Alumni in Teaching Call on Amherst Students to Join Their Ranks
2010 recipients of the Class of ’54 Commitment to Teaching fellowship share their stories of inspiration and frustration teaching in America’s public schools.
Teaching fellowships, such as Teach for America, are a common path taken by recent Amherst College graduates. Nonetheless, these programs are designed to only place graduates in the classroom for one to two years, not necessarily launching them into a career in teaching. The Class of ’54 Commitment to Teaching Fellowship encourages Amherst students to seriously consider careers in teaching, by recognizing and supporting alumni “who have chosen to teach in urban and other school systems where students may be considered ‘at risk’ or are socio-economically disadvantaged.”
The seven alumni who spoke to a group of interested students at the Amherst College Career Center are all career educators, and sought to inspire current students, who may not look seriously towards teaching as a career, to join their ranks. They recognized, however, that promoting careers in America’s urban public schools can be difficult sell, particularly to students with a myriad of options. The panelists, as well as moderator James E. Ostendarp Professor of English Barry O’Connell declared that America’s public schools require a large infusion of teaching talent to overcome the plethora of challenges they face.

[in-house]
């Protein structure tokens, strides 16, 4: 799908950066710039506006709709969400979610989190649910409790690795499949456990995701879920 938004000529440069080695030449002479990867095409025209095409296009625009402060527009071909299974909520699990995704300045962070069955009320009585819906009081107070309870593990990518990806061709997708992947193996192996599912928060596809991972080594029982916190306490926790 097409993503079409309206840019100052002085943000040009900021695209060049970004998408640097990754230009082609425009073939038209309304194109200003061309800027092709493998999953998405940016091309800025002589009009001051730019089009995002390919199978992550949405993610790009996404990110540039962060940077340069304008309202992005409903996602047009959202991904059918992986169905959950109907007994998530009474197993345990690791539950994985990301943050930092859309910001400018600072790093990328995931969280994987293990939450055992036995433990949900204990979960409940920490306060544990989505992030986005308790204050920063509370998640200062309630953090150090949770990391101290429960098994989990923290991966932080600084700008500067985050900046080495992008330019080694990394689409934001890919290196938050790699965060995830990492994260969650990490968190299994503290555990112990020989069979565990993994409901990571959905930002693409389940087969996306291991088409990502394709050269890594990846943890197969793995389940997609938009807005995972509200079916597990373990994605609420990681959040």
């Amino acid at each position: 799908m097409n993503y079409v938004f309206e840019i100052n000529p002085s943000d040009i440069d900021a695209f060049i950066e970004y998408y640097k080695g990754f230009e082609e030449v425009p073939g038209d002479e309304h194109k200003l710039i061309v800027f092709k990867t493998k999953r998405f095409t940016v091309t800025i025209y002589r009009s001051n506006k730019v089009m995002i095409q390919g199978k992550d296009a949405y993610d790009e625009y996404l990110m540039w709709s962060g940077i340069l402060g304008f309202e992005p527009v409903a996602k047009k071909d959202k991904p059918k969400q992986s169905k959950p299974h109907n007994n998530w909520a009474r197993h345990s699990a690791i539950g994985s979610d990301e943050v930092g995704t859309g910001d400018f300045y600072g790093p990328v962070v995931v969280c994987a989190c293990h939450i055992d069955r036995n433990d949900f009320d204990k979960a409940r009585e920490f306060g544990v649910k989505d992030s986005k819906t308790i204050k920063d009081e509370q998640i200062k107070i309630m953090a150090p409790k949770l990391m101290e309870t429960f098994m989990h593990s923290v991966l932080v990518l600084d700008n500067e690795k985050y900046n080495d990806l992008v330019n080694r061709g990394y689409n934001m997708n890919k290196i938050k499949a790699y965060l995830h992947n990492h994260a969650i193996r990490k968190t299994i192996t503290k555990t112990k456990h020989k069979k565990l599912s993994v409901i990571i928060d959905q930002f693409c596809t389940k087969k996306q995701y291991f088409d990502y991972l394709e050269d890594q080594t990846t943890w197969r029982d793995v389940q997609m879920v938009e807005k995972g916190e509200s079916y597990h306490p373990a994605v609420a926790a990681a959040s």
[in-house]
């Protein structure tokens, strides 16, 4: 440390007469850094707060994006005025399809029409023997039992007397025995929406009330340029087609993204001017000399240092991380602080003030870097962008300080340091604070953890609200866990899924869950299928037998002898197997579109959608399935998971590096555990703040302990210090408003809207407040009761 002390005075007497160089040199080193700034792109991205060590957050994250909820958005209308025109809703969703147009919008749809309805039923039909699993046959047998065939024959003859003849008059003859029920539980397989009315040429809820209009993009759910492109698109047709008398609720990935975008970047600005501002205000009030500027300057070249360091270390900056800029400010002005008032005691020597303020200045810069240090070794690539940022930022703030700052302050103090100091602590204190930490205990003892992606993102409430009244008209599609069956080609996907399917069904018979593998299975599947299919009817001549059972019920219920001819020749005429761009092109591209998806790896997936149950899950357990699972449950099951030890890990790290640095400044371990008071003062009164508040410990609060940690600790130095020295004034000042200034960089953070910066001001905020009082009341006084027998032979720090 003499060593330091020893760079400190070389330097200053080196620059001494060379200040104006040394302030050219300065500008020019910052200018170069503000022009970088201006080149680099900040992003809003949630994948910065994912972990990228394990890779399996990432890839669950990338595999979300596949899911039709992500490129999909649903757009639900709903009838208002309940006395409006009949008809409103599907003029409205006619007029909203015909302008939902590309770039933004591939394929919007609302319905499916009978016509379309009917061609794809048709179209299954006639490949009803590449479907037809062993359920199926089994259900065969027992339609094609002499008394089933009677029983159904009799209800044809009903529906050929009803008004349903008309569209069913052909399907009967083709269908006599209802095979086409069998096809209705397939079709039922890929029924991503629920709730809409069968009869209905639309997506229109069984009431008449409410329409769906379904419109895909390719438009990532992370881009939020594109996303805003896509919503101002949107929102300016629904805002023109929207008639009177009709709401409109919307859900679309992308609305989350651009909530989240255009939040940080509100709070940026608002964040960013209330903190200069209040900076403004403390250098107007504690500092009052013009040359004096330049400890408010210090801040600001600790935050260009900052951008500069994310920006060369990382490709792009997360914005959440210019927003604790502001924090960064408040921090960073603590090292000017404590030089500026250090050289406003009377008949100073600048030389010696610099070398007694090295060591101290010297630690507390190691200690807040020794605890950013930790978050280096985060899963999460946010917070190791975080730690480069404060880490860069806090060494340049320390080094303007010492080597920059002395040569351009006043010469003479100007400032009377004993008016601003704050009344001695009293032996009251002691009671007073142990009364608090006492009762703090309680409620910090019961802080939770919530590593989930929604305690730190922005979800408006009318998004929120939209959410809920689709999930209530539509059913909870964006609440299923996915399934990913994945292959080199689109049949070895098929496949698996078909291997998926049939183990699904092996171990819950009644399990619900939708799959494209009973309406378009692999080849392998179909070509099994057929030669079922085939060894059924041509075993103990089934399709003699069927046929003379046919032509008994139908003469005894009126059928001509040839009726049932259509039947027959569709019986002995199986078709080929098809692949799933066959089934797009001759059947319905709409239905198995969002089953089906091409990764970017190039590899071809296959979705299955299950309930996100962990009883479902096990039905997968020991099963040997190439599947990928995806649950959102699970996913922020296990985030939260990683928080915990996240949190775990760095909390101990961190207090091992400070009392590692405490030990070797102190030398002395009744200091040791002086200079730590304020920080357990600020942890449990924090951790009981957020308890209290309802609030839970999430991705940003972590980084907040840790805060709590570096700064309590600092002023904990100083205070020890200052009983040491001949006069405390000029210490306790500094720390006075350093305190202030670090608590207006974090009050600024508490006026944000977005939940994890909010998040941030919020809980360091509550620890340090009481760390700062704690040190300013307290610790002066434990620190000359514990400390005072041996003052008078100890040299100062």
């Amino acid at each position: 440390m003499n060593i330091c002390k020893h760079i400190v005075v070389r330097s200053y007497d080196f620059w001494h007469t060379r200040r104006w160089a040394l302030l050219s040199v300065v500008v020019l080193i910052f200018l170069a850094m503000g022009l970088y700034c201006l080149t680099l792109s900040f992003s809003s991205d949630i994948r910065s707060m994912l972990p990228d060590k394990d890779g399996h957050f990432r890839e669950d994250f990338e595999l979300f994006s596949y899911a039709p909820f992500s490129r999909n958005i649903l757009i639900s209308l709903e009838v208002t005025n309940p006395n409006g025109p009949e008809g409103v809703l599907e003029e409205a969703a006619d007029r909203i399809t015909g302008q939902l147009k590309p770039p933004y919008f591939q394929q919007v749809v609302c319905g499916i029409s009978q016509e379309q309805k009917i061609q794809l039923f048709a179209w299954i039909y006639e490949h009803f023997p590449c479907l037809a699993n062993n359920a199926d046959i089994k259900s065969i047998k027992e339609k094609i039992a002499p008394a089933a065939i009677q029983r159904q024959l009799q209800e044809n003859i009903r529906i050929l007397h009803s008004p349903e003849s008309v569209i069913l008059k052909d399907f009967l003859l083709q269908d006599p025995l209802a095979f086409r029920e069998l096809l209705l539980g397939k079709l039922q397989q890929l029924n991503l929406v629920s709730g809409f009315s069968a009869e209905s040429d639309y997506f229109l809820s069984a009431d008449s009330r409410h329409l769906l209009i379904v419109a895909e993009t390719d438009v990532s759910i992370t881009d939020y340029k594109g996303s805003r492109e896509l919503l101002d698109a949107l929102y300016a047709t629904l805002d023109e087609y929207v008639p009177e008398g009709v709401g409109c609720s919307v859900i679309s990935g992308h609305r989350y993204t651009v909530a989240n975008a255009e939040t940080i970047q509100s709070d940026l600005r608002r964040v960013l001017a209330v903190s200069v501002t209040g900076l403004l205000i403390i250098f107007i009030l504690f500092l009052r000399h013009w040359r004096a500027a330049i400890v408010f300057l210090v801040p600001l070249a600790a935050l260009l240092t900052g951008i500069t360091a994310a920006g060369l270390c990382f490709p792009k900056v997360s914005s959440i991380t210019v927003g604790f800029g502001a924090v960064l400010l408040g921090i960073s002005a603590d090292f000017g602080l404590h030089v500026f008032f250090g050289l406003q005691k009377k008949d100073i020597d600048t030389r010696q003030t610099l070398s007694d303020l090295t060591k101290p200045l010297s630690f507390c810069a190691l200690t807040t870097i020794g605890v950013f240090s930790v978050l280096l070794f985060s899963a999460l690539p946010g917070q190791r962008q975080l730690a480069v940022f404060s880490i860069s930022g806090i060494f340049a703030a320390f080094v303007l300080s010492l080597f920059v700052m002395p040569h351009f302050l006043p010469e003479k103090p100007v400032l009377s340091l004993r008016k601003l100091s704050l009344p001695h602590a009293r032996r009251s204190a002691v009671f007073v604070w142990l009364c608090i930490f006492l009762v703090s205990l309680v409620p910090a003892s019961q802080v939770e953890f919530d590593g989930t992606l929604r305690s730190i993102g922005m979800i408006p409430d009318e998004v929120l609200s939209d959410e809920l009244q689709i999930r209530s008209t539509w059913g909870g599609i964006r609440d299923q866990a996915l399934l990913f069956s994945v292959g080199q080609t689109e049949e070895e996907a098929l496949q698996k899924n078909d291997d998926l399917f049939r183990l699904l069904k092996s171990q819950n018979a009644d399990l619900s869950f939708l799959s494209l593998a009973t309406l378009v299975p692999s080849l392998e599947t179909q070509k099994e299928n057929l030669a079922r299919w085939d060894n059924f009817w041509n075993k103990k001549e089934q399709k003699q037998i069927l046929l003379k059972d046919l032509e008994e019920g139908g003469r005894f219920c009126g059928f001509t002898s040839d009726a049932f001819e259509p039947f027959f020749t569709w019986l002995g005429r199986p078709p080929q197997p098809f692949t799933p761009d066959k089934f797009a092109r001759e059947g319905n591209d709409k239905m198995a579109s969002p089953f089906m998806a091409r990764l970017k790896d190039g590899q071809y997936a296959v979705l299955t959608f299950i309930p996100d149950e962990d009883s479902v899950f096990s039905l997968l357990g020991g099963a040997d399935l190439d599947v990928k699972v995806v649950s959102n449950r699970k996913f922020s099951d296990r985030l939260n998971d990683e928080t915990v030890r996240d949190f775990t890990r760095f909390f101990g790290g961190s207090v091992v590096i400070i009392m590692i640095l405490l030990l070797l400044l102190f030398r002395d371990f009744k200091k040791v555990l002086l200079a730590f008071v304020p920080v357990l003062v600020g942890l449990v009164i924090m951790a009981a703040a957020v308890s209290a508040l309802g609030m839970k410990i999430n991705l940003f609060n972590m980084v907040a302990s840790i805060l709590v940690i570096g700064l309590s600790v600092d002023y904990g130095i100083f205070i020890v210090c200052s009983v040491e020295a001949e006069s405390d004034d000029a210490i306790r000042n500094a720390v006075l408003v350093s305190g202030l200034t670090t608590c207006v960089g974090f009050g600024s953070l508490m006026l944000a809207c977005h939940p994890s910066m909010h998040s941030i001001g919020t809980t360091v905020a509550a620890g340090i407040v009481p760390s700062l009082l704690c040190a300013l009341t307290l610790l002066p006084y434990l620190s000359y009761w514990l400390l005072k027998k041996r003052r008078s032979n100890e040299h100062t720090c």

These challenges range from disinterested school administrators, to the equivalent of 40 days a year that Martina Meijer ’06 must spend administering practice state exams to her class of fourth graders in New York, even though she knows that time would be far more beneficial for instruction. Dale Henry ‘00E, who teaches children with autism in Los Angeles, explained that his Amherst education helps him to devise innovative solutions to everyday obstacles in the classroom. Recognizing that his students learn better through interaction, Henry uses Skype, a video conferencing program, to connect his classroom to another across the country.
The panelists took varied paths to becoming full time educators after leaving Amherst. Emmalie Dropkin ’07 and Meijer entered teaching fellowships shortly after graduation, while Nancy Hawa ’05 attended Columbia Law School before discovering teaching. Although most teaching fellowships coincide with a two-year Master’s degree in Education, the panelists, including Dropkin and Meijer, agreed that acquiring significant teaching experience before attending graduate school better prepares educators to get the most out of masters programs.
Despite the challenges they face in American public education, panelists also illustrated that great rewards come alongside setbacks and challenges. Oftentimes, according to Hawa, a special education teacher in New York City, the victories are ostensibly small, but actually profound, such as “teaching a seventh grader to multiply, who never thought they could, that’s a big deal.” Teaching, according to the panelists, produces immediate results from your labor, manifested through their students learning.
Taylor A. Perkins ’11 is a staff writer for the CCE. He is a Political Science and Black Studies double major, and runs the quarter mile for the Amherst Track and Field team.